SIXTY-THREE years ago, before a single American writer had an established reputation, William Tudor founded the "North American Review." During its first years the Review, notwithstanding the fact that it gave nothing for its contributions, barely paid expenses; and never before the present year has it been a paying investment. But, however unsuccessful from a business point of view the Review may have been, its pages have ever exhibited the highest scholarship this country possessed, and its list of contributors includes the name of almost every American writer who has attained any enduring distinction.

The Review shows the progress of our country, not in literature alone, but in science, art, and politics, and there is scarcely a subject falling under any one of these heads on which the Review has not published one or more articles that are well worth reading. Hitherto the difficulty has been in getting at the articles wanted, - a thing possible only after a long search. In short, the Review was sadly in need of a thorough index. Such an index has been prepared by Mr. William Cushing, of our Library, although whether it ever sees the light will depend on the subscriptions he receives for the work.

The difficulty of such an undertaking becomes apparent when we remember that the articles in the first seventy-seven volumes were published anonymously, and that it was owing entirely to the diligence of Mr. Cutter, Mr. Sibley, and Mr. Bowen, that the volumes in our Library alone contain a list of the writers who appeared in the early pages of the Review.

The catalogue prepared by Mr. Cushing is brought down to 1878, and is both a subject and an author's catalogue. A glance over the list of contributors reveals some interesting facts in regard to the authorship of the Review articles. The Adams family are well represented; John Adams has two articles; Charles Francis Adams, sixteen; Charles Francis Adams, Jr., thirteen; and Henry Adams, eighteen. John Quincy Adams appears to have written nothing for the Review. The one who contributed the greatest number of articles was Edward Everett, who wrote no less than one hundred and sixteen. This number becomes more astonishing when we reflect that during Mr. Everett's first editorship, he was just entering on his duties as professor, and during his second he was a member of Congress. Notwithstanding these other duties, Mr. Everett once took lessons in Spanish for three weeks, in order to review Dean Funes' History of Paraguay.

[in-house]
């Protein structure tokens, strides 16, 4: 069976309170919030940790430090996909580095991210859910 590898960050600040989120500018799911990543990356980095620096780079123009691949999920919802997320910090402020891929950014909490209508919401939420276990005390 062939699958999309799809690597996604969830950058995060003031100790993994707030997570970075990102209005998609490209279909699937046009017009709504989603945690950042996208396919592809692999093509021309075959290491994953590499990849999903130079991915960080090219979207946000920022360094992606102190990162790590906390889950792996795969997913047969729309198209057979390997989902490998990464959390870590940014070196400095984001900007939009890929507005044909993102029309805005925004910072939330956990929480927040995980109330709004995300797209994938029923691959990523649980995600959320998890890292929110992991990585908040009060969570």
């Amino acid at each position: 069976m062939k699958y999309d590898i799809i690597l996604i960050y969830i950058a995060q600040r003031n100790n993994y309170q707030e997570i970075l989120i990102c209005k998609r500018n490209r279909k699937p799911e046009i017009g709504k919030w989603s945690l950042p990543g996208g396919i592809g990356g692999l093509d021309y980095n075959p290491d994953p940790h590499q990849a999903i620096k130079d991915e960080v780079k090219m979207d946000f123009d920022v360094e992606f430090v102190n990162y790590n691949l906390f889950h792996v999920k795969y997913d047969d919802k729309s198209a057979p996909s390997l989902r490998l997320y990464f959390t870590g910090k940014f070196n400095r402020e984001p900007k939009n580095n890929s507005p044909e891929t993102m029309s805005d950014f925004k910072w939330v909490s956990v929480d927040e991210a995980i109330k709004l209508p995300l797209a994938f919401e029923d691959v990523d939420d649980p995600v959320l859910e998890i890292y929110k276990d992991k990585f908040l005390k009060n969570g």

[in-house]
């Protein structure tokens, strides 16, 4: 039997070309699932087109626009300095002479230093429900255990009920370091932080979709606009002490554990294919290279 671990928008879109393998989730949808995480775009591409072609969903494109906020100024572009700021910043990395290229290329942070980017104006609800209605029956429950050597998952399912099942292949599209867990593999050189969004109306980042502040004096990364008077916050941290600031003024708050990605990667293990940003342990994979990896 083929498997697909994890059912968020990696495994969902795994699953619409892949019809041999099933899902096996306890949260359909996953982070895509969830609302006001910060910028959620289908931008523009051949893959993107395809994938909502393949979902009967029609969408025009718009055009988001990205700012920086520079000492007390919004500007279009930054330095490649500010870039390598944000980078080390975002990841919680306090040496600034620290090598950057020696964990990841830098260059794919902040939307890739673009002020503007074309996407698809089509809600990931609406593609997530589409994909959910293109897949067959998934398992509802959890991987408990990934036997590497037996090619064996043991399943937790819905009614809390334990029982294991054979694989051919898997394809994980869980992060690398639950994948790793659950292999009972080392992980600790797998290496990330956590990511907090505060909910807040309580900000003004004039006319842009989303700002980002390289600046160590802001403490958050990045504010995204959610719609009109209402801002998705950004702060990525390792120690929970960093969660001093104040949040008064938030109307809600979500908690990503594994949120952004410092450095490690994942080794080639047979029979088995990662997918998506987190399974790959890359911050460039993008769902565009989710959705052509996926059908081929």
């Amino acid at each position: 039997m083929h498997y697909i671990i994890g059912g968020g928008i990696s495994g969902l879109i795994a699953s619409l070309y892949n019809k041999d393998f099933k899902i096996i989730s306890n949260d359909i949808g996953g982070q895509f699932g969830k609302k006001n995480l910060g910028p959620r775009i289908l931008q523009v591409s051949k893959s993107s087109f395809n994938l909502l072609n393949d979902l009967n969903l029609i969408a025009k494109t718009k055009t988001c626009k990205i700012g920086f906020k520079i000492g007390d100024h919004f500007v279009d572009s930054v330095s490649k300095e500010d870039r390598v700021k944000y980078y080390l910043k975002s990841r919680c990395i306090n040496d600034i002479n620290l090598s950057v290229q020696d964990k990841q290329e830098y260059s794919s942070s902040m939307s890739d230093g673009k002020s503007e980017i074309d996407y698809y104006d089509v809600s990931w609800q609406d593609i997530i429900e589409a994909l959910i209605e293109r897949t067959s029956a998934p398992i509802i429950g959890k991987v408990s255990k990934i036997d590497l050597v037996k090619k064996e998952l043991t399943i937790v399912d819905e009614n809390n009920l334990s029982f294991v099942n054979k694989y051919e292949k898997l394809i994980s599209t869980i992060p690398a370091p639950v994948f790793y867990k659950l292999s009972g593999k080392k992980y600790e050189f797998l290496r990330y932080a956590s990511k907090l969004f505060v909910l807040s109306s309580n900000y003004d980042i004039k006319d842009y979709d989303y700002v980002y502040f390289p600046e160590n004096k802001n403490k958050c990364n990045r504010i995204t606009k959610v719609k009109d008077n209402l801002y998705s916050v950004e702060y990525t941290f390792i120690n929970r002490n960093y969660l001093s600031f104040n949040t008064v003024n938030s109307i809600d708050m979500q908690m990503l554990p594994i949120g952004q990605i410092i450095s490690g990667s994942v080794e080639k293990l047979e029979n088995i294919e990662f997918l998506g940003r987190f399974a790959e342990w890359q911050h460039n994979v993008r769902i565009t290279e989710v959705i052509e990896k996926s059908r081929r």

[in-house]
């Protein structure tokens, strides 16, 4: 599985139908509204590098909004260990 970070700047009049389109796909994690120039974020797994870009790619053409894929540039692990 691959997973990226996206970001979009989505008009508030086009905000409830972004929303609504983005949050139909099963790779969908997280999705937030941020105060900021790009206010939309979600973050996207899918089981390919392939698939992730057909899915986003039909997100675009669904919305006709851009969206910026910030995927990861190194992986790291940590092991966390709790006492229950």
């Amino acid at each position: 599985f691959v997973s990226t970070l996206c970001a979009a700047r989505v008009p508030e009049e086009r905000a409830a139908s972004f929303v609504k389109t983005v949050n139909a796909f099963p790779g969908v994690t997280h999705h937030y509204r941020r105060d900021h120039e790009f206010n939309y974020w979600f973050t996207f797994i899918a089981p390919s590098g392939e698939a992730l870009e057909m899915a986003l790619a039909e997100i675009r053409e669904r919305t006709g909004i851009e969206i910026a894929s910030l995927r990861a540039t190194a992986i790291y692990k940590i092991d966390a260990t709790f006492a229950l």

Professor Bowen, who has written just one hundred articles, stands second on the list, and he is followed by Dr. Peabody, whose contributions amount to seventy-seven. Those who have contributed more than fifty articles are Presidents Felton and Sparks, A. H. Everett, and W. B. O. Peabody. Caleb Cushing, William Tudor, and J. G. Palfrey stand among the thirties; and Professors Norton and Lowell, and W. H. Prescott, among the twenties. Of the members of the present Faculty, H. W. Torrey has seven; John Fiske and Asa Gray, six each; A. S. Hill and C. F. Dunbar five each; H. C. Lodge and F. H. Hedge two each; and J. B. Greenough, J. P. Cooke, Jr., and N. S. Shaler, one each. Among the other contributors are Bancroft, Bryant, Lewis Cass, Daniel Webster, Emerson, Nathan Hale, Longfellow, and Howells.

From the above array of names one can see both how rich a mine of literary wealth the Review really is, and how great is the service which Mr. Cushing has done in giving us a ready access to it. A canvass of the College will be made before long, and it is desirable that two hundred copies should be subscribed for among the students of the University. The book will be bound in cloth, and the maximum price will be two dollars and a half.

C. M.

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